such as carrots, tomatoes (more lycopene) and broccoli, for example.
    Also,
    I do not understand the possibility of lack of vitamin B12 with
    rawfoodists, and they may need to take B12 supplement?, if they are
    consuming veggies, raw, specially organic and out of the soil, a dense
    nutrient soil that precisely is rich in B12, since a bacteria is
    responsible of manufacturing B12. B12 is in the soil, how could be
    deficient? I grow my own vegetables and eat them raw and my lab tests
    show levels of vitamin B12 normal and I do not take supplements.
    We
    are part of Nature and animals in Nature do not cook their food. Raw
    food is the most natural way to ingest nutrition, there is no other way,
    since the cooking process destroys some nutrients, no question about
    this!

  22. But…. is more better?

    And about the enzymes. Yes, it is a myth that plant enzymes aid our digestive enzymes, but isn’t it truth that plant enzymes intact serve actually to decompose food in the cardiac stomach.

  23. Have you considered that other animals don’t cook their food and they are doing just fine? We are the only life form on earth that cooks food? Have you considered that increasing the bioavailability of nutrients like lycopene through cooking may not be healthy? A slow release might be better and more balanced? We already know that too much of certain nutrients causes disease… like too much protein. How do we know that the more lycopene through cooking is better?

  24. I watched the video and I wonder, how did men evolve 12 million years ago without cooking his food? children had a small stomach too, then..I read that cooking food came later..more recently, so how could they once strive on raw food? thank you

    1. I think your timescale is wrong – modern humans are much more recent than that. And our pre-human ancestors were thought to be using fire long before homo sapiens came on to the scene. There is of course a well-known theory that it is cooking that allowed the emergence of homo sap.
      https://en.wikipedia.org/wiki/Timeline_of_human_evolution
      http://www.sciencedirect.com/science/article/pii/S0047248414001778
      https://www.youtube.com/watch?v=trSRozVaco0

      1. Hi Tom, thank you for your reply :-) I will check your links, I don’t know where I got the 12 millions figure..I forgot. Still doesn’t this reasoning holds? If they evolved without fire – and that came later than the time man appeared on earth- doesn’t that mean that nature hadn’t thought that they (we) should cook?…

        1. Nature doesn’t plan or design anything. Stuff happens,

          In any case, humans evolved after our non-human ancestors had already been using fire for a long time. In fact, the theory is that without fire and cooking there would be no human beings because cooking is actually what made us human.

          But isn’t your argument the same as that used by people who said that travelling in a motor car or an aeroplane is unnatural and wrong because nature because nature didn’t design us to travel that fast or to fly?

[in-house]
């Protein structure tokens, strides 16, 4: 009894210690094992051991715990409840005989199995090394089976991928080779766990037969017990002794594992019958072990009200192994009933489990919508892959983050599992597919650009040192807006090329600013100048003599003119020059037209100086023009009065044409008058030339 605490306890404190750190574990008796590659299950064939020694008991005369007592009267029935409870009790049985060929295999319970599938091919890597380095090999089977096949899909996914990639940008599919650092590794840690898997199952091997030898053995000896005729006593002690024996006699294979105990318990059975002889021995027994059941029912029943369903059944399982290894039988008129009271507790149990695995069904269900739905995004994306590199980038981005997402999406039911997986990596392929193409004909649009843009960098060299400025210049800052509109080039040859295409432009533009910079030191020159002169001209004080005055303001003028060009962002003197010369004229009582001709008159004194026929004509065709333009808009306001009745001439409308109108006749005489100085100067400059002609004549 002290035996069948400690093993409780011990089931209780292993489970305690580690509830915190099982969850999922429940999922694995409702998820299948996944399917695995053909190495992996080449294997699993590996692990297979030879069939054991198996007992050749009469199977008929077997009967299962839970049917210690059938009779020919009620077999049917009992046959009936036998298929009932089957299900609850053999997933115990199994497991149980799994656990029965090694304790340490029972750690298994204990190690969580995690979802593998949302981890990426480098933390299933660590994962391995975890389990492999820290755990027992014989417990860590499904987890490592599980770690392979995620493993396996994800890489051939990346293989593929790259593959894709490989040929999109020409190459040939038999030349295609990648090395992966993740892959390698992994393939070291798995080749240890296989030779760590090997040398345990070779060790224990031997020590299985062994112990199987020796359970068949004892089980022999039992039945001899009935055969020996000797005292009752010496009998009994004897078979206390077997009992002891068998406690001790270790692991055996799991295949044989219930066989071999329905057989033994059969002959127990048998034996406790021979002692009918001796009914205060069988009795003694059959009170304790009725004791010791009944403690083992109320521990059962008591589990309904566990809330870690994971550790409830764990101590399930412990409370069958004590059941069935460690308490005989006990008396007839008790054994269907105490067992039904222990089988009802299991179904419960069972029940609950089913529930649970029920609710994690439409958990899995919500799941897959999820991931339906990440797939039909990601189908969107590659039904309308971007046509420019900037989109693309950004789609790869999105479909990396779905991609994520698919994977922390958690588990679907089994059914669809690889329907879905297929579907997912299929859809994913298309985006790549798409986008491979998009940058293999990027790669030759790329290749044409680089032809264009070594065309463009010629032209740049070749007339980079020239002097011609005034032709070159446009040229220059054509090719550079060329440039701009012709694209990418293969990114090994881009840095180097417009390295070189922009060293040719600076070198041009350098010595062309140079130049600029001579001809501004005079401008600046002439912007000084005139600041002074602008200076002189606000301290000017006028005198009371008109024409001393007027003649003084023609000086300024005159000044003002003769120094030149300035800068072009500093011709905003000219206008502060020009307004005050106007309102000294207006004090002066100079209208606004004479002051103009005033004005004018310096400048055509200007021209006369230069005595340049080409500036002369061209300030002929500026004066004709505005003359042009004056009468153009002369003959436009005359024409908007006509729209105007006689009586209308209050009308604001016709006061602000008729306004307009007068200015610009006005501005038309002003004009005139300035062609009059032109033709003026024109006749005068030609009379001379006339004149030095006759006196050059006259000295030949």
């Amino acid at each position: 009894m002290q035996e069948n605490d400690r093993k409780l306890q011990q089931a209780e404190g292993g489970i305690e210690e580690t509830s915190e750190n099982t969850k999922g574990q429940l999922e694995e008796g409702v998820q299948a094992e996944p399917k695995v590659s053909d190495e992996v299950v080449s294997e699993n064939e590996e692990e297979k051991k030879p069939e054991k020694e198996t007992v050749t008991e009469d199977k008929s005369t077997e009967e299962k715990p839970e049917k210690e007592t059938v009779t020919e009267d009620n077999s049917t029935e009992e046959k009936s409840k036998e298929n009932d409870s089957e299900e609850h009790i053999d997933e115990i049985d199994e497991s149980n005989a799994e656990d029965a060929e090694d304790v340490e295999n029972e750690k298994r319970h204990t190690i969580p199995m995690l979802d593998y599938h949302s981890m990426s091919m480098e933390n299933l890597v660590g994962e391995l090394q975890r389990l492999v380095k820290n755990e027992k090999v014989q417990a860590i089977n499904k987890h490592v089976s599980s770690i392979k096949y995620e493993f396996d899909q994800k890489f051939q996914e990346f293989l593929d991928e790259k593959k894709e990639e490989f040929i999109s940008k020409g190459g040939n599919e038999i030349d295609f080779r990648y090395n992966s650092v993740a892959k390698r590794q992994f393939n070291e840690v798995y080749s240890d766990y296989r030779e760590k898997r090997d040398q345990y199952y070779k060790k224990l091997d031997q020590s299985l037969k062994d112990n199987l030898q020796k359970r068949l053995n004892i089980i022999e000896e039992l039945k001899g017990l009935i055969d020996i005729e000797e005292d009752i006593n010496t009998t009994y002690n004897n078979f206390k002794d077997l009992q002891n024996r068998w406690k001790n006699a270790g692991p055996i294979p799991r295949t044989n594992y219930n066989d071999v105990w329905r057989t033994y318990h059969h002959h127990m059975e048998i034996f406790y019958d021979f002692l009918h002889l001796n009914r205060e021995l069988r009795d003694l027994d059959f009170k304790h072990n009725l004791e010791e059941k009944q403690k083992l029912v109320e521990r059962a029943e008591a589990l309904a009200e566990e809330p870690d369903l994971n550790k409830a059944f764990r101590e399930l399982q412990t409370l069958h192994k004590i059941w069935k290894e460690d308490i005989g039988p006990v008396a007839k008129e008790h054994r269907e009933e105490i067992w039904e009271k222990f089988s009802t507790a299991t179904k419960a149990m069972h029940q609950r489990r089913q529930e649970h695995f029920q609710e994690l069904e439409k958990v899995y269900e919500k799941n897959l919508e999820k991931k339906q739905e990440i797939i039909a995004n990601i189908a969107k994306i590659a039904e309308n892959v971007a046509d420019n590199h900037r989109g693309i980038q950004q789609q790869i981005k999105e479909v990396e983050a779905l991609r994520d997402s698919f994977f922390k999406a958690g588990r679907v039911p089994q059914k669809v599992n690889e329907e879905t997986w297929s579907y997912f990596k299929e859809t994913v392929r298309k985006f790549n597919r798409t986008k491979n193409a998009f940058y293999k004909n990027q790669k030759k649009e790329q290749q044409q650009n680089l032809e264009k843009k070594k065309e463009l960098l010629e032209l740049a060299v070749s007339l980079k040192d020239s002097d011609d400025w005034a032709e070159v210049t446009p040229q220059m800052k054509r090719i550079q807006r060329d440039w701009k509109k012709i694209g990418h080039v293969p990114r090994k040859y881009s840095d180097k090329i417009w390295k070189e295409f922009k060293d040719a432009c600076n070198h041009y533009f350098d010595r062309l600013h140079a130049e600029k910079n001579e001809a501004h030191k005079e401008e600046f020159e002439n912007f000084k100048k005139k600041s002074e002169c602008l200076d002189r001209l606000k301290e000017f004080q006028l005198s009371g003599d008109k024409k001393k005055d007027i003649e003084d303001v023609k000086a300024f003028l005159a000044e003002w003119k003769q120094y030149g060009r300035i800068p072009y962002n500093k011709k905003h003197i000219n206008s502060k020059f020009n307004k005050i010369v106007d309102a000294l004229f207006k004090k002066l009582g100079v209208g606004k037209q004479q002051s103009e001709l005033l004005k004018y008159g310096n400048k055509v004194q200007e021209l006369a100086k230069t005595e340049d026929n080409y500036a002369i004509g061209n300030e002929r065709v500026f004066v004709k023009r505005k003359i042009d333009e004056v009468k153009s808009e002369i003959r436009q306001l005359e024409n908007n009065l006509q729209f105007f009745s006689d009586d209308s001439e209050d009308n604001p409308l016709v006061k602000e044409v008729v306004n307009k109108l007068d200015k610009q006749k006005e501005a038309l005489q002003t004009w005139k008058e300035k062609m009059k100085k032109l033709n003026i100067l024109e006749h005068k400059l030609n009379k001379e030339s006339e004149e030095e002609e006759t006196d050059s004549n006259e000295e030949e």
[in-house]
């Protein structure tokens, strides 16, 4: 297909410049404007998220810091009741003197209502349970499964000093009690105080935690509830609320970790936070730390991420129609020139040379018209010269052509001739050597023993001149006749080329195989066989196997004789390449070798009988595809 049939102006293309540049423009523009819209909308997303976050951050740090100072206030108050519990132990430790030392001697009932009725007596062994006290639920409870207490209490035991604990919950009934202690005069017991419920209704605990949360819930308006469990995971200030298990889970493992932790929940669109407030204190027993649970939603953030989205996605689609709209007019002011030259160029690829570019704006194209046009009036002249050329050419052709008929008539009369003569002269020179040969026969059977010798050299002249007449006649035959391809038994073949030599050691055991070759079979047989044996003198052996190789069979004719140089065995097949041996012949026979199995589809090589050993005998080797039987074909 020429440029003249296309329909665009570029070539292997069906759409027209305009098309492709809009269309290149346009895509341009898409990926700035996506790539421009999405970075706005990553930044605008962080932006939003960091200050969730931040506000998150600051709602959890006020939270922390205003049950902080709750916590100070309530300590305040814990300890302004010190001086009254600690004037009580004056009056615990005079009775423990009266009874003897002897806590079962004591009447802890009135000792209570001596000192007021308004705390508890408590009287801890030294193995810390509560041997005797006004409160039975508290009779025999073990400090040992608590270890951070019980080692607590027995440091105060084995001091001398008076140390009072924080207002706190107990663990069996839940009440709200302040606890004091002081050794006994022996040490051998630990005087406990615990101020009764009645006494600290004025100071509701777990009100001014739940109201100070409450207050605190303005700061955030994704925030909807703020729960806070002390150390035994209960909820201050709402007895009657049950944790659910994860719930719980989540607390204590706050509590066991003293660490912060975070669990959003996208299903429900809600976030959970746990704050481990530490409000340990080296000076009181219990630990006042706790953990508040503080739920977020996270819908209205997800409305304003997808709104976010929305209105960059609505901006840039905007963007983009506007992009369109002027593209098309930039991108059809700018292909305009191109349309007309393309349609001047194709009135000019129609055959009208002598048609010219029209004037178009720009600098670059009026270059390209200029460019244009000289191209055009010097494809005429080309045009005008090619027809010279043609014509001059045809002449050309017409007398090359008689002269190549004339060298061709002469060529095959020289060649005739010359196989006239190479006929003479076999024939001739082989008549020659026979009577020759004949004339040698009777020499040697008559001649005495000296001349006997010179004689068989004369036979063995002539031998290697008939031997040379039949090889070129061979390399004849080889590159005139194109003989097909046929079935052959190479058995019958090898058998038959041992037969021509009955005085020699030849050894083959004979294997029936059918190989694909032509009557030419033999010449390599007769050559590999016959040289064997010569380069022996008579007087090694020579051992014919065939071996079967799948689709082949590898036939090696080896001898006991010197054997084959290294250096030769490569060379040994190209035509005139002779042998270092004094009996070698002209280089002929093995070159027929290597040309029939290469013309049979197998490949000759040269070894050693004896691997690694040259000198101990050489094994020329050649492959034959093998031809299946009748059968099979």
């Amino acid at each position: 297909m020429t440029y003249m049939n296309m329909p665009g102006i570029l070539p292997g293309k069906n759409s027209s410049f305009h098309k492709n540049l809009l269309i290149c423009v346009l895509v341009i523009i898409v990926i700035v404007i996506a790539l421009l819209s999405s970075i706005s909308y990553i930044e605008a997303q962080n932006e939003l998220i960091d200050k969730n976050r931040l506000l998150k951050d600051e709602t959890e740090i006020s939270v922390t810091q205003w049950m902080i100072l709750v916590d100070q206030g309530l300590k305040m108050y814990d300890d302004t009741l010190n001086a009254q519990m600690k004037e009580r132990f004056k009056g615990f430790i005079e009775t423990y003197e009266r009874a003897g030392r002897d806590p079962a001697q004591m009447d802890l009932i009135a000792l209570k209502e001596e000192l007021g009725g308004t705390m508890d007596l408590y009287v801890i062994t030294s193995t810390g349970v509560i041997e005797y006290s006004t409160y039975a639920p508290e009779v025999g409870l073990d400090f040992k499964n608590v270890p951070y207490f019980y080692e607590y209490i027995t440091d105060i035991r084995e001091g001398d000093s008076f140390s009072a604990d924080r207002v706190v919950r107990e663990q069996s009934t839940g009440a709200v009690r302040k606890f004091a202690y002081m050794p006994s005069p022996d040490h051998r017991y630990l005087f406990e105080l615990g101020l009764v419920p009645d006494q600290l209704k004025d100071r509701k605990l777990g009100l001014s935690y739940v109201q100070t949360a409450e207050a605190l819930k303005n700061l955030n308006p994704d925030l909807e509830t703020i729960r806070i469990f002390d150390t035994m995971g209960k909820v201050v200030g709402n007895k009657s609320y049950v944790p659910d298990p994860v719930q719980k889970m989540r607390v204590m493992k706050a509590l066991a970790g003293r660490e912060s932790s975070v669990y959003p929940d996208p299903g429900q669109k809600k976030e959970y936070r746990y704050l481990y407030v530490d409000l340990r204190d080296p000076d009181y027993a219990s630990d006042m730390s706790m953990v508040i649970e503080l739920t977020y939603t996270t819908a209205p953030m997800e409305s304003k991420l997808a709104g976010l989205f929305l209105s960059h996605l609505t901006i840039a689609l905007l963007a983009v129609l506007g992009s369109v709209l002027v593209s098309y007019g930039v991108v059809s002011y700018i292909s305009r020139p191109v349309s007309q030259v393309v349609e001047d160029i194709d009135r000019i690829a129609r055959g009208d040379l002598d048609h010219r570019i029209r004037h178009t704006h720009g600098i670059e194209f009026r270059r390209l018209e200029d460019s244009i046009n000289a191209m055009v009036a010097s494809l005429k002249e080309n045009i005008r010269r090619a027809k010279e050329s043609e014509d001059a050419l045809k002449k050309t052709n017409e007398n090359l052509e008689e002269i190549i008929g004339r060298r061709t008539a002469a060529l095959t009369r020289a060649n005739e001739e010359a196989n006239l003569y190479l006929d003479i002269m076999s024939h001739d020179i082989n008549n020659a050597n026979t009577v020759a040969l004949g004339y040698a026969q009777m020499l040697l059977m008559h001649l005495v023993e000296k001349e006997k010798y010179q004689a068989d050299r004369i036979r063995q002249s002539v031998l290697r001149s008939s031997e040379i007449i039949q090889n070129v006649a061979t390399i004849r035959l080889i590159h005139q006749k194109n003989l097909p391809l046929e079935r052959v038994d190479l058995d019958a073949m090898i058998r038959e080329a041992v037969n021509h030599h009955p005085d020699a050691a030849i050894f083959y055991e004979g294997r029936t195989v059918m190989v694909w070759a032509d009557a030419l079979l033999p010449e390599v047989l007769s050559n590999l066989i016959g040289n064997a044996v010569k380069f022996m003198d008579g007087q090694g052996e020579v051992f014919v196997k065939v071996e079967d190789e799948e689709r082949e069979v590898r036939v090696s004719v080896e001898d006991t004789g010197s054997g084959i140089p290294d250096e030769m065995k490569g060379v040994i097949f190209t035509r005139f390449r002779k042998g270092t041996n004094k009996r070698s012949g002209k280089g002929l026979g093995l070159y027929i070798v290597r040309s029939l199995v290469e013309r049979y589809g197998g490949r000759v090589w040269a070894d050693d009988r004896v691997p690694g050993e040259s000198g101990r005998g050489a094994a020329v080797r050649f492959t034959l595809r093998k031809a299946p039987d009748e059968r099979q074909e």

Finally, the sort of argument that was in your first post is what is called the “appeal to nature” fallacy ……….
          “An appeal to nature is an argument or rhetorical tactic in which it is proposed that “a thing is good because it is ‘natural’, or bad because it is ‘unnatural'”.[1] It is usually an invalid argument, because the implicit (unstated) primary premise “What is natural is good” typically is irrelevant, having no cogent meaning in practice, or is an opinion instead of a fact.”
          https://en.wikipedia.org/wiki/Appeal_to_nature

  25. I often hear people in the raw food community claim that soaking raw
    nuts or seeds overnight removes enzyme inhibitors, making them easier to
    digest. Is this true? Is there any benefit to soaking nuts or seeds
    before eating them? Is there any benefit to eating them raw in the first
    place? Does roasting or heating destroy any of the nutritional value?

  26. Sorry, completely disaree with you! I have been raw vegan for 10 months, have ZERO deficiencies, and am in optimum health! When I eat cooked vegan, I definitely do NOT feel as well, lack energy, and feel bogged down! While it IS true some vegetables nutrients are better absorbed if you LIGHTLY cook them, you can STILL get adequate nutrition through the raw ones as well if you know how much and what type of fruits/veggies/nuts/seeds to eat!

    1. How could you digest all tha raw food? I have problems with too much raw salads. Give me headaches and abnominal pains.

  27. HELLO.

    Is it a good or a bad idea to use lemon together with broccoli ? or to eat lemmon in the same meal as broccoli?
    Does lemon juice destroy glucosinolate or sulphoraphane ?

    also, I’ve heard that raw broccoli is dangerous for the thyroide gland . Would this apply to a huge intake of broccoli only, or to any quantity raw broccoli.

    thank you.

    Martin.

    1. There is no science to the whole “food combining” thing. Our bodies are very intelligent. We don’t need to separate fruit from veggies or anything like that. This is just one of many fads with no scientific validity.

      Raw broccoli, or any cruciforms vegetable, is NOT dangerous for the thyroid. That is just a lot of hype. These foods are actually protective of the thyroid in regards to protecting it against cancer. Prior to going vegan, I was not very healthy and I had a thyroid problem. I was put on medication and after going vegan, eating a whole foods plant based diet with lots of raw kale, raw broccoli, etc. (as well as cooked kale, broccoli, etc.), I was able to get off thyroid meds :)

      To actually impact the thyroid, you would have to eat mountains of the stuff. So yeah, maybe someone eating nothing but raw kale for a week, and mounds of it, might experience some issues. But that would be true for anything eaten in such an unnaturally imbalanced and extremist way.